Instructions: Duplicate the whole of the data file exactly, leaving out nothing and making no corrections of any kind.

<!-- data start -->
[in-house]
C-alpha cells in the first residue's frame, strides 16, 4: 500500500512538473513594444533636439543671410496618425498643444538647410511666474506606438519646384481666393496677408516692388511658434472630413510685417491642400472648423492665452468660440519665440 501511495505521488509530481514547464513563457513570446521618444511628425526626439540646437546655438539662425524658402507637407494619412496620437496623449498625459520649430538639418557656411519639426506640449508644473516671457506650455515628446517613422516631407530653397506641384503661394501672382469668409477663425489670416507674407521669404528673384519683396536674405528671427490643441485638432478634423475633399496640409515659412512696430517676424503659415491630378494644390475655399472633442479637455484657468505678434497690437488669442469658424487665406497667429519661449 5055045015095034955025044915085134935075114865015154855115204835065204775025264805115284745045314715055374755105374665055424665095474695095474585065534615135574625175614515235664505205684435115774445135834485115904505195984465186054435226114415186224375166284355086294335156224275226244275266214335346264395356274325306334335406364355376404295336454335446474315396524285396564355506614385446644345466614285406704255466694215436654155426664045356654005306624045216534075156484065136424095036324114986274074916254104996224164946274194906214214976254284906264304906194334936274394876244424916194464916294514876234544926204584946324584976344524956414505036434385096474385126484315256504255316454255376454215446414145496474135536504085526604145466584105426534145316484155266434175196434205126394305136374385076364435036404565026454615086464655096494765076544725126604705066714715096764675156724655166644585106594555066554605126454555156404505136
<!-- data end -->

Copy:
[in-house]
C-alpha cells in the first residue's frame, strides 16, 4: 500500500512538473513594444533636439543671410496618425498643444538647410511666474506606438519646384481666393496677408516692388511658434472630413510685417491642400472648423492665452468660440519665440 501511495505521488509530481514547464513563457513570446521618444511628425526626439540646437546655438539662425524658402507637407494619412496620437496623449498625459520649430538639418557656411519639426506640449508644473516671457506650455515628446517613422516631407530653397506641384503661394501672382469668409477663425489670416507674407521669404528673384519683396536674405528671427490643441485638432478634423475633399496640409515659412512696430517676424503659415491630378494644390475655399472633442479637455484657468505678434497690437488669442469658424487665406497667429519661449 5055045015095034955025044915085134935075114865015154855115204835065204775025264805115284745045314715055374755105374665055424665095474695095474585065534615135574625175614515235664505205684435115774445135834485115904505195984465186054435226114415186224375166284355086294335156224275226244275266214335346264395356274325306334335406364355376404295336454335446474315396524285396564355506614385446644345466614285406704255466694215436654155426664045356654005306624045216534075156484065136424095036324114986274074916254104996224164946274194906214214976254284906264304906194334936274394876244424916194464916294514876234544926204584946324584976344524956414505036434385096474385126484315256504255316454255376454215446414145496474135536504085526604145466584105426534145316484155266434175196434205126394305136374385076364435036404565026454615086464655096494765076544725126604705066714715096764675156724655166644585106594555066554605126454555156404505136